Literary and artistic calaveras from Mexico’s most famous illustrator, José Guadalupe Posada (1851-1913)
The calavera (“skull” or, more broadly, “skeleton”) is one of the most recognizable features of the Day of the Dead celebrations. Yet another equally important calavera associated with the festivities is a more figurative variety: the literary calevera, a satirical poem meant to highlight the shortcomings of a living person, often accompanied by an illustration. The literary calaveras are short, rhyming poems, usually composed of four to twelves lines whose verse mocks the victim’s perceived weaknesses.
José Guadalupe Posada (1851-1913) was a Mexican illustrator whose engravings of satirical calaveras, which accompanied these humoristic poems, have become permanently associated with Day of the Dead imagery and literary culture.
Many of Posado’s calaveras were published through the press of Antonio Vanegas Arroyo, an editor of cheap broadsides popular with the masses. Working together, Vanegas Arroyo and Posado used calavera images and poems to satirize and mock bourgeois life, the dictatorship of Porfirio Díaz, and politicians and celebrities of the day. These artistic and poetic calavera provided an outlet for expressing hostility against the privileged or wealthy.
This calavera shows a drunken skeleton wearing a sombrero, serape, and sandals, and holding a bottle of Aguardiente de Parras. The skeleton’s mustache and brand of tequila make him recognizable as Francisco Madero, one of the most important leaders of the Mexican revolution.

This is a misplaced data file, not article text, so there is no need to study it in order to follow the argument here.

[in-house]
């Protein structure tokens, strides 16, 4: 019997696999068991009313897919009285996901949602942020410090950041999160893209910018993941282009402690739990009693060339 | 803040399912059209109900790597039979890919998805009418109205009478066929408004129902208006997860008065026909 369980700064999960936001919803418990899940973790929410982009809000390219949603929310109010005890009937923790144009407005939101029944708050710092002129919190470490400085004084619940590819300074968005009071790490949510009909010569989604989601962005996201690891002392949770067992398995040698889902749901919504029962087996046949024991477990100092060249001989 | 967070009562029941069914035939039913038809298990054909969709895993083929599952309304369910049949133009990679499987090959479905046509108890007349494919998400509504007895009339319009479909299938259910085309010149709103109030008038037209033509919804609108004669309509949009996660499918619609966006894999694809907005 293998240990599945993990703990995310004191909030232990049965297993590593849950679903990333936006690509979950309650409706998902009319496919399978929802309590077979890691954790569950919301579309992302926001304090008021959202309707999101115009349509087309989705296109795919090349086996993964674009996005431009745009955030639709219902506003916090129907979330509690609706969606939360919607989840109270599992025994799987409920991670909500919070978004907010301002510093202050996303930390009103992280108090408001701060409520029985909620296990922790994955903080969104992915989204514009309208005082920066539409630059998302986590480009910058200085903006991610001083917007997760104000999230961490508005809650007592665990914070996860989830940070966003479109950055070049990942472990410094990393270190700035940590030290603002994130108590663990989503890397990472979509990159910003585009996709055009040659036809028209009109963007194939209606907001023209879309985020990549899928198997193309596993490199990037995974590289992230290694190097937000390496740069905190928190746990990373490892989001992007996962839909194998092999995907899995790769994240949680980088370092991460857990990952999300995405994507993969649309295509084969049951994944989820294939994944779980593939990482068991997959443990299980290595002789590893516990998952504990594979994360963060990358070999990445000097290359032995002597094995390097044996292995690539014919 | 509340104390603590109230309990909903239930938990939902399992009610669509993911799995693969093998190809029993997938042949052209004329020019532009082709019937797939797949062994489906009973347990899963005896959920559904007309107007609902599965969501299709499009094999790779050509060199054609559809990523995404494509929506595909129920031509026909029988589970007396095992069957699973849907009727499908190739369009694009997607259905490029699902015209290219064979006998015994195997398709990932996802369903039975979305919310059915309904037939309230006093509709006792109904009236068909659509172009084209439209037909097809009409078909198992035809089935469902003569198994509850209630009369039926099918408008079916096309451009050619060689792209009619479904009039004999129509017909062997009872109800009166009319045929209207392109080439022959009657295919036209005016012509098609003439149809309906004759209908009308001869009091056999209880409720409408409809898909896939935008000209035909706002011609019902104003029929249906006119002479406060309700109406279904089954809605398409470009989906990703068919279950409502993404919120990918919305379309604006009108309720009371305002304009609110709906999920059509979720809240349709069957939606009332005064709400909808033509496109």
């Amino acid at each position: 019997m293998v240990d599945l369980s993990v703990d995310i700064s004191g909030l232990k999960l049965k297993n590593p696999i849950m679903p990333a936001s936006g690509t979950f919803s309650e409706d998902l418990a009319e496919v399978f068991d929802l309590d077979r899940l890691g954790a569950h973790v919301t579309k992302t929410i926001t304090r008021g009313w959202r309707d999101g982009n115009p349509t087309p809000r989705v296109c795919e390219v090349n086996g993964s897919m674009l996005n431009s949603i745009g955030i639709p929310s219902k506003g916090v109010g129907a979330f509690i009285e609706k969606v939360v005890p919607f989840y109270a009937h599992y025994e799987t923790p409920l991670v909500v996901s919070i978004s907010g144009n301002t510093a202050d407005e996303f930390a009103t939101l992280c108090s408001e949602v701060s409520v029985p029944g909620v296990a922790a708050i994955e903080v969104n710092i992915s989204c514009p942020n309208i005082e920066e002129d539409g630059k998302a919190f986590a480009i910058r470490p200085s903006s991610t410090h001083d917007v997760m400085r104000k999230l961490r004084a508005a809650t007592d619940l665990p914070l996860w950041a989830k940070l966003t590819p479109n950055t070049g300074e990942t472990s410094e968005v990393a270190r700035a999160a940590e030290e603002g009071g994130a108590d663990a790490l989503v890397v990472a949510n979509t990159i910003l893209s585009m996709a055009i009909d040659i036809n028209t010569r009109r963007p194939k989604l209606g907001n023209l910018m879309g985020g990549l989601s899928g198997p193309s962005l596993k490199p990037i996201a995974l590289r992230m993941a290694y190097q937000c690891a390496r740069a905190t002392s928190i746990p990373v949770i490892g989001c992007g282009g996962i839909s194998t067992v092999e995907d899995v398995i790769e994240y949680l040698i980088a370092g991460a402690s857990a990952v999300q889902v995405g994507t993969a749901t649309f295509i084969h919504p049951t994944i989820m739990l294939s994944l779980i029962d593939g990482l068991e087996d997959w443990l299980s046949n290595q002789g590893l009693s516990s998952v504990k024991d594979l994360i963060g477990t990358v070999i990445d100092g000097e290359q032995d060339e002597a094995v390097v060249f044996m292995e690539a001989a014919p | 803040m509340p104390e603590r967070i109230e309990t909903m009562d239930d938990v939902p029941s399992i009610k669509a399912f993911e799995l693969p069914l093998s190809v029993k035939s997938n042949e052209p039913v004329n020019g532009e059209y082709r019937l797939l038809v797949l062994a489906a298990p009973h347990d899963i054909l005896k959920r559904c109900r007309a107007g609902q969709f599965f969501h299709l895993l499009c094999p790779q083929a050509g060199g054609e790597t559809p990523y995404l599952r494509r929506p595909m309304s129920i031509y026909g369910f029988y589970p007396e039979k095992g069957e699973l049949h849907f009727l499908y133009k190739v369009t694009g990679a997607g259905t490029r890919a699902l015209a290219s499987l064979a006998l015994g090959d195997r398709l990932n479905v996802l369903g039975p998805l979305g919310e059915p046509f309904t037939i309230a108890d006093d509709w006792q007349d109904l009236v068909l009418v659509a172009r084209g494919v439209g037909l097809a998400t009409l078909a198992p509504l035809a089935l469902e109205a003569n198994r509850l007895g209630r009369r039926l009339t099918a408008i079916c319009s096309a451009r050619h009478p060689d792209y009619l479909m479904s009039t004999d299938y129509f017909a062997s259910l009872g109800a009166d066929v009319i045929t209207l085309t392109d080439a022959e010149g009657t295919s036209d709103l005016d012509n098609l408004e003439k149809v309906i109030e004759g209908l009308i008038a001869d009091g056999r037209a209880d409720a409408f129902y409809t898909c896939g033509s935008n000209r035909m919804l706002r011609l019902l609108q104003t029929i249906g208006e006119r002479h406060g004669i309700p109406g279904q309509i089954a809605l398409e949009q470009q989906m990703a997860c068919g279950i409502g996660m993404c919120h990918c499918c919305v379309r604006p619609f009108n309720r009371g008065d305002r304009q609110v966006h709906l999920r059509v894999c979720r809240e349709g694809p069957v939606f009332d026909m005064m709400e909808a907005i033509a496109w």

Posada died penniless, and was buried in an unmarked grave. His work was “discovered” in the 1920s by the French ex-patriotic artist Jean Charlot, who called Posada “a printmaker to the Mexican people.” Posada created his best work in his last years, just as the Mexican Revolution was beginning.
Posada’s engravings were sometimes so cynical and subversive that they landed him in jail. Posada was not the only engraver who drew taunting political calaveras, but he has become the most famous.
Posada’s calaveras reminded readers that life was short and that everyone, whether rich or poor, famous or anonymous, was ultimately made of the same bones.
Posada’s calaveras are appreciated for their vivid imagery and for the humorous and human traits that the artist imparted to his skeletons. Posada was also known for his astute depictions of Mexican peasants, loyal readers of satirical broadsides for whom the images of grotesque political leaders found a certain resonance.
Posada’s most famous image is perhaps his catrina (catrin, elegant or dandy), a female figure whose fancy clothes (typically a hat with flowers and a fashionable dress) mocked the upper-classes for their vanity. The skeleton’s hat was a fashionable accessory that showed a desire among the Mexican elite to copy European fashions. Posada’s catrina has become an icon of modern Day of the Dead imagery.
Literary and artistic calaveras, like the sugar skulls placed as ofranda, symbolize the humor that can be found in death. By poking fun at the living, Posada’s satirical skeletons ridiculed social privilege. Just as the sugar calavera, and the calavera itself, imply that none are immune to death, the artistic and literary calavera demonstrate that not even the wealthiest and most powerful are immune to ridicule. Underneath all the trappings, Posada’s skeletons seem to say, a person is just a bag of bones.